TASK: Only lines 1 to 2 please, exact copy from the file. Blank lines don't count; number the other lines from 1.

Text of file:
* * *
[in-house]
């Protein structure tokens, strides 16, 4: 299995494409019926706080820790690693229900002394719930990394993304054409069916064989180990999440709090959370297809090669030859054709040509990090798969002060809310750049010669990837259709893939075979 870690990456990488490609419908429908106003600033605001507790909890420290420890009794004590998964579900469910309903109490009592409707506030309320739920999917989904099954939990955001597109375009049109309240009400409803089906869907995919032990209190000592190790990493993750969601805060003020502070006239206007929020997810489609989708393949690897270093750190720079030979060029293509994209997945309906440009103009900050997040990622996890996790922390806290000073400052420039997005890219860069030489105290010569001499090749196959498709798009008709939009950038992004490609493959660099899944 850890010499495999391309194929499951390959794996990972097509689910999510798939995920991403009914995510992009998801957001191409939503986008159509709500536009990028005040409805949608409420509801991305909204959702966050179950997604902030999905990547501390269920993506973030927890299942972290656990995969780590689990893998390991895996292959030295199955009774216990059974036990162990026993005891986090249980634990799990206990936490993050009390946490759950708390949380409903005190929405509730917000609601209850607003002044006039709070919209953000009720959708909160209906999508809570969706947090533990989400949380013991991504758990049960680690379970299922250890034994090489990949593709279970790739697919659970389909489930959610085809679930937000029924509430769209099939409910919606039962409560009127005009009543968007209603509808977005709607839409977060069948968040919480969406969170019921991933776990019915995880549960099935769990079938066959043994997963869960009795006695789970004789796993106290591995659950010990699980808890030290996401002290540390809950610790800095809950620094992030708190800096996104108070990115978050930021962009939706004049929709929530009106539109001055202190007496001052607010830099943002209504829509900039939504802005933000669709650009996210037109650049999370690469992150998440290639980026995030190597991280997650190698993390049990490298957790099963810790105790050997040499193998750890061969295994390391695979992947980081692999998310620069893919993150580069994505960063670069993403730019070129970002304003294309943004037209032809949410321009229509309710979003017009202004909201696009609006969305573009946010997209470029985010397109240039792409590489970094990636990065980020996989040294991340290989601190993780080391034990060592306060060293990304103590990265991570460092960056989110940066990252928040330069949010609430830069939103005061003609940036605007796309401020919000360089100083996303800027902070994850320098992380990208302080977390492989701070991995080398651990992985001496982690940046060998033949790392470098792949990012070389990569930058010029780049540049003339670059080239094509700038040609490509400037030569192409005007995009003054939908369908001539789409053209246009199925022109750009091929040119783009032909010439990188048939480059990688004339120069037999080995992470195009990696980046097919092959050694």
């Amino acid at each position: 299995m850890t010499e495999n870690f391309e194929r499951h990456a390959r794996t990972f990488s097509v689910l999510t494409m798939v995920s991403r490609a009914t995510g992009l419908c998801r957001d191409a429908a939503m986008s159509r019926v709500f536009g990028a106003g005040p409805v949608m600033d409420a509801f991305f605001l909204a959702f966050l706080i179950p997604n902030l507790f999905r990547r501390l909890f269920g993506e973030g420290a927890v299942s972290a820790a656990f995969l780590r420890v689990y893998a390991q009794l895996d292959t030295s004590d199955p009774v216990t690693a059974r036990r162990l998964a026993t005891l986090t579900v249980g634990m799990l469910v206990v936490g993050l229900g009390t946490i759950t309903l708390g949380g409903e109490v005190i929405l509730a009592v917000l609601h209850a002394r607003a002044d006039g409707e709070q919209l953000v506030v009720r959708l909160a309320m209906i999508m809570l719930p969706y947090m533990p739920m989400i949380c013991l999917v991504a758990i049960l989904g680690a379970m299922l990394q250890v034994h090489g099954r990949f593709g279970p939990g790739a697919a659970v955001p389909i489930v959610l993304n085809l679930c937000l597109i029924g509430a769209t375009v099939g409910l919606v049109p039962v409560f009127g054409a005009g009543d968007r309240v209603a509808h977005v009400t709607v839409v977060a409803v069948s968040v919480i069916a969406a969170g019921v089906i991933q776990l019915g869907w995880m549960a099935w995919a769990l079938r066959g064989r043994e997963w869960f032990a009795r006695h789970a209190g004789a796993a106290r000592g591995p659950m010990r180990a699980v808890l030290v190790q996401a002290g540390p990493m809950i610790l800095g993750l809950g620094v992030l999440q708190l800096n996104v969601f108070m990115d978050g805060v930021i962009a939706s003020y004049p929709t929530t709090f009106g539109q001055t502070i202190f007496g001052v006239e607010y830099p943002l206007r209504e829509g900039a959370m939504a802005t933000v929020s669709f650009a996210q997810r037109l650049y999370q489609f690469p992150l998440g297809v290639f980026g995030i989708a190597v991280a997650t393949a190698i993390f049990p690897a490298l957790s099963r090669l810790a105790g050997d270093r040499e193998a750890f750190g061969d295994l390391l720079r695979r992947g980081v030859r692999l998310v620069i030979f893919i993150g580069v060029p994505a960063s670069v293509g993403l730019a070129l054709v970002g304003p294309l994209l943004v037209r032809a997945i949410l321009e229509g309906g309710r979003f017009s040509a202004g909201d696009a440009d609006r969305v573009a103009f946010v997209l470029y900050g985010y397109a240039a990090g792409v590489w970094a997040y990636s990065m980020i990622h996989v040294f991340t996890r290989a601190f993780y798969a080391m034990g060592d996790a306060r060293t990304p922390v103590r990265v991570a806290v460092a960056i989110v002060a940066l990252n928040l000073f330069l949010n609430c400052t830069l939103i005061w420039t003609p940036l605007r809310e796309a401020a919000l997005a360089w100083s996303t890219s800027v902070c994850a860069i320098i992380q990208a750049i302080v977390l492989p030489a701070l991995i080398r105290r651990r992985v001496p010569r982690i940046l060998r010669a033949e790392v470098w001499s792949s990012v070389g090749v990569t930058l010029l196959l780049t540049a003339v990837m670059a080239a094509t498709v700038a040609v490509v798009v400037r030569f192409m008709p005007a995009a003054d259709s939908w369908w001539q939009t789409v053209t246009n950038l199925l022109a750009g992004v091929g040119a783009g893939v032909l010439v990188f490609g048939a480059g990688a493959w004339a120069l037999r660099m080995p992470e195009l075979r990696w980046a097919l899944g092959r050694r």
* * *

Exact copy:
[in-house]
């Protein structure tokens, strides 16, 4: 299995494409019926706080820790690693229900002394719930990394993304054409069916064989180990999440709090959370297809090669030859054709040509990090798969002060809310750049010669990837259709893939075979 870690990456990488490609419908429908106003600033605001507790909890420290420890009794004590998964579900469910309903109490009592409707506030309320739920999917989904099954939990955001597109375009049109309240009400409803089906869907995919032990209190000592190790990493993750969601805060003020502070006239206007929020997810489609989708393949690897270093750190720079030979060029293509994209997945309906440009103009900050997040990622996890996790922390806290000073400052420039997005890219860069030489105290010569001499090749196959498709798009008709939009950038992004490609493959660099899944 850890010499495999391309194929499951390959794996990972097509689910999510798939995920991403009914995510992009998801957001191409939503986008159509709500536009990028005040409805949608409420509801991305909204959702966050179950997604902030999905990547501390269920993506973030927890299942972290656990995969780590689990893998390991895996292959030295199955009774216990059974036990162990026993005891986090249980634990799990206990936490993050009390946490759950708390949380409903005190929405509730917000609601209850607003002044006039709070919209953000009720959708909160209906999508809570969706947090533990989400949380013991991504758990049960680690379970299922250890034994090489990949593709279970790739697919659970389909489930959610085809679930937000029924509430769209099939409910919606039962409560009127005009009543968007209603509808977005709607839409977060069948968040919480969406969170019921991933776990019915995880549960099935769990079938066959043994997963869960009795006695789970004789796993106290591995659950010990699980808890030290996401002290540390809950610790800095809950620094992030708190800096996104108070990115978050930021962009939706004049929709929530009106539109001055202190007496001052607010830099943002209504829509900039939504802005933000669709650009996210037109650049999370690469992150998440290639980026995030190597991280997650190698993390049990490298957790099963810790105790050997040499193998750890061969295994390391695979992947980081692999998310620069893919993150580069994505960063670069993403730019070129970002304003294309943004037209032809949410321009229509309710979003017009202004909201696009609006969305573009946010997209470029985010397109240039792409590489970094990636990065980020996989040294991340290989601190993780080391034990060592306060060293990304103590990265991570460092960056989110940066990252928040330069949010609430830069939103005061003609940036605007796309401020919000360089100083996303800027902070994850320098992380990208302080977390492989701070991995080398651990992985001496982690940046060998033949790392470098792949990012070389990569930058010029780049540049003339670059080239094509700038040609490509400037030569192409005007995009003054939908369908001539789409053209246009199925022109750009091929040119783009032909010439990188048939480059990688004339120069037999080995992470195009990696980046097919092959050694």